This story has been updated.

Late Thursday, Tesla unveiled a suite of new battery products for homes, business, and even utility scale applications. The home product, dubbed the Tesla Powerwall, will store either 10 kilowatt-hours worth of energy (for $ 3,500) or 7 kilowatt-hours (for $3,000).

Importantly, though, these costs do not include the cost of installing the battery or the cost of a power inverter, meaning that what a customer actually pays could be substantially more. The company says it will start to deliver the batteries in “late summer.”

For those closely following developments in the energy storage space, there are two key details here that are worth considering — the cost of the battery itself, and what it would actually mean to have 10 kilowatt-hours of backup energy or energy storage in your home.

When it comes to price, these numbers are hardly cheap, but they’re also lower than some analysts were suggesting — figures like $13,000 were common in press coverage prior to Tesla’s announcement.

“The price points of the two Powerwall options for residential and small commercial segments will surely give minor jolts to the industry,” Ravi Manghani, an analyst with GTM Research, said in a statement. The prices are “slightly lower than what the world has come to expect of an expensive electric vehicle manufacturer. This announcement is expected to result in similarly aggressive price offers by other storage technology and system vendors.”

The number is “well under the prices we and other research organizations have been looking at. Very exciting,” added Jesse Morris, a manager in the transportation and electricity programs of the Rocky Mountain Institute, a prominent energy think tank.

In addition to price, what homeowners will really care about is just how much backup power this product actually gets them — or how much it adds to the amount of solar-sourced energy that they can use to power their homes. Some simple numbers here can provide some context.

According to the U.S. Energy Information Administration, the average annual kilowatt-hour use for a U.S. utility customer (in the year 2013) is 10,908, or 909 kilowatt-hours per month. Divide that by 30 and per day, an average U.S. customer uses about 30 kilowatt-hours. So the battery could cover roughly a third of this.

However, that’s too simplistic an analysis, because really, a few key home appliances use up particularly large amounts of energy. For instance, running the laundry on “hot wash, warm rinse” takes up about 4.5 kilowatt-hours. Other devices, like your laptop computer or your TV, take up a lot less.

So what this means is that while 10 kilowatt-hours is probably not enough to power your whole home and all its utilities, as backup, when you’re not running the more energy hungry stuff, it would last for a while.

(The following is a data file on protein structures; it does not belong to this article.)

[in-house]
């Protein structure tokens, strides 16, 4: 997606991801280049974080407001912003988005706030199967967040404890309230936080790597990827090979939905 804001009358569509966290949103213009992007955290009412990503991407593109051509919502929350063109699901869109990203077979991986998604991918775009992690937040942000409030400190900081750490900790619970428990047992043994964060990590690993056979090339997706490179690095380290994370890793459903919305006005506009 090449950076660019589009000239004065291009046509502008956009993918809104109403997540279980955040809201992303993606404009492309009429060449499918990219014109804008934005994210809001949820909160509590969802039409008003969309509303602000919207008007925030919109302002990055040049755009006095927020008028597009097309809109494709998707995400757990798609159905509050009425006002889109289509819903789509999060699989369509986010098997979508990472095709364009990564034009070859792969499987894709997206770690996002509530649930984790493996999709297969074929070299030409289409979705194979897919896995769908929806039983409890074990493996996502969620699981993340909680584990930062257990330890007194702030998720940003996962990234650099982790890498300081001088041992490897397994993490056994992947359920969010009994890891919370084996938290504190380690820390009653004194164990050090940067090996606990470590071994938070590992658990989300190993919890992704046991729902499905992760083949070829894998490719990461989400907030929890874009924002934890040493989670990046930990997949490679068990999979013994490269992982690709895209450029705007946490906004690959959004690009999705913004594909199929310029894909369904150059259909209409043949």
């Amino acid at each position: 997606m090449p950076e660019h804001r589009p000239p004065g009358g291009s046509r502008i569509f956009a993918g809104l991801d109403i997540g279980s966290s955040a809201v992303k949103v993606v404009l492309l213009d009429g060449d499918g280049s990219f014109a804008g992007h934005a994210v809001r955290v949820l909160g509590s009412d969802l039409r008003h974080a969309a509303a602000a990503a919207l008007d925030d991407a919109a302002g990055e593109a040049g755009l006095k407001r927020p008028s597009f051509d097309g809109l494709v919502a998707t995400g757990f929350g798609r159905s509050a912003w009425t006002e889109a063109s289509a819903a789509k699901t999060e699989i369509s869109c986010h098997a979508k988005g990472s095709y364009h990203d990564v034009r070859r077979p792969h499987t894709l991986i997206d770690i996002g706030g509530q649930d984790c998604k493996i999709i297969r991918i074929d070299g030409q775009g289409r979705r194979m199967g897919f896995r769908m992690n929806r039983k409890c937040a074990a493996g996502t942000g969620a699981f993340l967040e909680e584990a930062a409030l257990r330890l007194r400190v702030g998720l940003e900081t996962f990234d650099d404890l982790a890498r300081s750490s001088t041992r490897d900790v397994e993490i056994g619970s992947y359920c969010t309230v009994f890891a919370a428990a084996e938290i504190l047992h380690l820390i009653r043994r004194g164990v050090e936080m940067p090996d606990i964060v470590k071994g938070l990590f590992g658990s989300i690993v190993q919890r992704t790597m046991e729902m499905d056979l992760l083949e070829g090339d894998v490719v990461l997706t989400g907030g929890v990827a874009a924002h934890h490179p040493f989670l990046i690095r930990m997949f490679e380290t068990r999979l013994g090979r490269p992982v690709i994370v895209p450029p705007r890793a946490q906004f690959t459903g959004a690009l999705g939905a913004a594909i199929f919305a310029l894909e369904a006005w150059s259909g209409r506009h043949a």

“If you were trying to go off grid with this, that would be a bit of a challenge,” says Peter Lilienthal, the CEO of Homer Energy, which co-authored a recent report with the Rocky Mountain Institute on the future of solar plus battery systems in homes. “It really isn’t designed for someone to cut the wire…But if you’re just concerned with outages — I’m not baking in my electric oven during the outage — 10 kilowatt hours is plenty for your lights, your electronics, and an efficient refrigerator.”

Granted, the people buying these $ 3,000 plus batteries aren’t likely to be average — they probably have larger homes, which use more energy.

And then there’s the matter of pairing up these batteries with solar panels. As Tesla notes, the key problem for home solar right now is that the most electricity use in the home generally occurs in the morning and especially in the evening — before work, after work. This just so happens to be precisely out of sync with when the sun itself is delivering the most accessible power (the middle of the day).

Thus, one idea behind pairing a home battery with solar panels is to store solar energy harnessed during the day and then deploy it in the evening, overnight, and the next morning. While the battery might not cover all energy uses during these times, it could reduce how much power needs to be purchased from a traditional utility and drawn from the grid.

But that’s not how the batteries will be used at first, says Peter Rive, co-founder of Solar City, which is offering the batteries for an additional cost when customers install solar panels. At first, Rive says, the battery will serve as a backup for when power goes out. But the ambitions are larger, and could eventually involve also helping customers use solar-sourced power in their homes even when the sun is no longer shining.

“We want to have batteries deployed with all of our solar power systems by the end of the decade,” says Rive.

There are still plenty of battery skeptics out there — particularly for utility scale applications, which Tesla is also pitching, announcing collaborations with Texas utility Oncor and Southern California Edison.

“The people I talk to, and this really is technical, suggest that it’s just going to be hard to make lithium ion cheap enough at grid scale to make widespread sense,” says Richard Schmalensee, a professor and former dean at the MIT Sloan School of Management who co-chaired MIT’s 2011 “Future of the Electric Grid” study. On the other hand, Oncor — a major distributor of power in Texas — has already suggested that it wants to invest several billion dollars on energy storage.

So there are a lot of details about the energy storage future that need to be worked out, especially as the market continues to grow. But for today, Tesla definitely seems to have gotten people pretty excited.

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